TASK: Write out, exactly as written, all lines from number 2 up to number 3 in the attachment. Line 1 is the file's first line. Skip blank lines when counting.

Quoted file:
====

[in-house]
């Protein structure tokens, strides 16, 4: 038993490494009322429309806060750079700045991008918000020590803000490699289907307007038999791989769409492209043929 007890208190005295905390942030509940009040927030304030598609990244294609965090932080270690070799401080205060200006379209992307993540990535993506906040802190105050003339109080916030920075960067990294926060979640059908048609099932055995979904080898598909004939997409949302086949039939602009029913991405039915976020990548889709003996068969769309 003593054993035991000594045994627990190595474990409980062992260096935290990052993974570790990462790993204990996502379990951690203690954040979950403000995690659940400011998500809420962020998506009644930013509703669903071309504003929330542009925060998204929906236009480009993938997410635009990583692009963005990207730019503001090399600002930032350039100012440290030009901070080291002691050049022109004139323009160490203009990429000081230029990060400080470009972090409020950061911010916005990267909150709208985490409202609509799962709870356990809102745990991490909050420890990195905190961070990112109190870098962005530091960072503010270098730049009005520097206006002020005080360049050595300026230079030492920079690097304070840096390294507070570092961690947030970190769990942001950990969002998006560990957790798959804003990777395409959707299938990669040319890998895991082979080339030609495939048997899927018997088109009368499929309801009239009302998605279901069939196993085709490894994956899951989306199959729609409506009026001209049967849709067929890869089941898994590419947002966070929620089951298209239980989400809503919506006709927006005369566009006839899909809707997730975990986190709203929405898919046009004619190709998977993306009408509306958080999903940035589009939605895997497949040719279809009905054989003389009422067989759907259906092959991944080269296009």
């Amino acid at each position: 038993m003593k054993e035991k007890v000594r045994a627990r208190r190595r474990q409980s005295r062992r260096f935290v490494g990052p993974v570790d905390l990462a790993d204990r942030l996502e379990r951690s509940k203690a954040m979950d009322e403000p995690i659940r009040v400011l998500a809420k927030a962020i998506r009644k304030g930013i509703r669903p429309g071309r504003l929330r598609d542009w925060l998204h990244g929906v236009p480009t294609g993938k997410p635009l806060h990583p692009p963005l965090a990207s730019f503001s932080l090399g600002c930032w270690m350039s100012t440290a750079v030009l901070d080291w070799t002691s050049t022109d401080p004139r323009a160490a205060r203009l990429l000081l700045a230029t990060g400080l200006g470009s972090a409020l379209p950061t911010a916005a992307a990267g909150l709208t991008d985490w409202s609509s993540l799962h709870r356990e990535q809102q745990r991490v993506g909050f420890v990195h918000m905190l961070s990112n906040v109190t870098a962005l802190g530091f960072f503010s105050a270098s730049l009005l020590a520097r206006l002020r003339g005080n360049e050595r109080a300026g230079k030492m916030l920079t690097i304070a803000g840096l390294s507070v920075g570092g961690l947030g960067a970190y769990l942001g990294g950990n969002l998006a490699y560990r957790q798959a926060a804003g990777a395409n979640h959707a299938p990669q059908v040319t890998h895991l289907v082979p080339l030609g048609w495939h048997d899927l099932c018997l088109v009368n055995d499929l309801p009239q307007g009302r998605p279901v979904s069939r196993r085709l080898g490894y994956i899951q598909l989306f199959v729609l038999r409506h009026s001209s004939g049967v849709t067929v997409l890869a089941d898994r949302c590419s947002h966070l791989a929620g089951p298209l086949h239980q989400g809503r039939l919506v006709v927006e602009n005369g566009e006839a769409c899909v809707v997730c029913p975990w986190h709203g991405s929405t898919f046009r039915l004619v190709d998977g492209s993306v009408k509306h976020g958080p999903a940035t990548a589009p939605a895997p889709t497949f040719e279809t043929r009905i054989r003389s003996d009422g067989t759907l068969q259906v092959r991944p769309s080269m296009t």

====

């Protein structure tokens, strides 16, 4: 038993490494009322429309806060750079700045991008918000020590803000490699289907307007038999791989769409492209043929 007890208190005295905390942030509940009040927030304030598609990244294609965090932080270690070799401080205060200006379209992307993540990535993506906040802190105050003339109080916030920075960067990294926060979640059908048609099932055995979904080898598909004939997409949302086949039939602009029913991405039915976020990548889709003996068969769309 003593054993035991000594045994627990190595474990409980062992260096935290990052993974570790990462790993204990996502379990951690203690954040979950403000995690659940400011998500809420962020998506009644930013509703669903071309504003929330542009925060998204929906236009480009993938997410635009990583692009963005990207730019503001090399600002930032350039100012440290030009901070080291002691050049022109004139323009160490203009990429000081230029990060400080470009972090409020950061911010916005990267909150709208985490409202609509799962709870356990809102745990991490909050420890990195905190961070990112109190870098962005530091960072503010270098730049009005520097206006002020005080360049050595300026230079030492920079690097304070840096390294507070570092961690947030970190769990942001950990969002998006560990957790798959804003990777395409959707299938990669040319890998895991082979080339030609495939048997899927018997088109009368499929309801009239009302998605279901069939196993085709490894994956899951989306199959729609409506009026001209049967849709067929890869089941898994590419947002966070929620089951298209239980989400809503919506006709927006005369566009006839899909809707997730975990986190709203929405898919046009004619190709998977993306009408509306958080999903940035589009939605895997497949040719279809009905054989003389009422067989759907259906092959991944080269296009």
């Amino acid at each position: 038993m003593k054993e035991k007890v000594r045994a627990r208190r190595r474990q409980s005295r062992r260096f935290v490494g990052p993974v570790d905390l990462a790993d204990r942030l996502e379990r951690s509940k203690a954040m979950d009322e403000p995690i659940r009040v400011l998500a809420k927030a962020i998506r009644k304030g930013i509703r669903p429309g071309r504003l929330r598609d542009w925060l998204h990244g929906v236009p480009t294609g993938k997410p635009l806060h990583p692009p963005l965090a990207s730019f503001s932080l090399g600002c930032w270690m350039s100012t440290a750079v030009l901070d080291w070799t002691s050049t022109d401080p004139r323009a160490a205060r203009l990429l000081l700045a230029t990060g400080l200006g470009s972090a409020l379209p950061t911010a916005a992307a990267g909150l709208t991008d985490w409202s609509s993540l799962h709870r356990e990535q809102q745990r991490v993506g909050f420890v990195h918000m905190l961070s990112n906040v109190t870098a962005l802190g530091f960072f503010s105050a270098s730049l009005l020590a520097r206006l002020r003339g005080n360049e050595r109080a300026g230079k030492m916030l920079t690097i304070a803000g840096l390294s507070v920075g570092g961690l947030g960067a970190y769990l942001g990294g950990n969002l998006a490699y560990r957790q798959a926060a804003g990777a395409n979640h959707a299938p990669q059908v040319t890998h895991l289907v082979p080339l030609g048609w495939h048997d899927l099932c018997l088109v009368n055995d499929l309801p009239q307007g009302r998605p279901v979904s069939r196993r085709l080898g490894y994956i899951q598909l989306f199959v729609l038999r409506h009026s001209s004939g049967v849709t067929v997409l890869a089941d898994r949302c590419s947002h966070l791989a929620g089951p298209l086949h239980q989400g809503r039939l919506v006709v927006e602009n005369g566009e006839a769409c899909v809707v997730c029913p975990w986190h709203g991405s929405t898919f046009r039915l004619v190709d998977g492209s993306v009408k509306h976020g958080p999903a940035t990548a589009p939605a895997p889709t497949f040719e279809t043929r009905i054989r003389s003996d009422g067989t759907l068969q259906v092959r991944p769309s080269m296009t």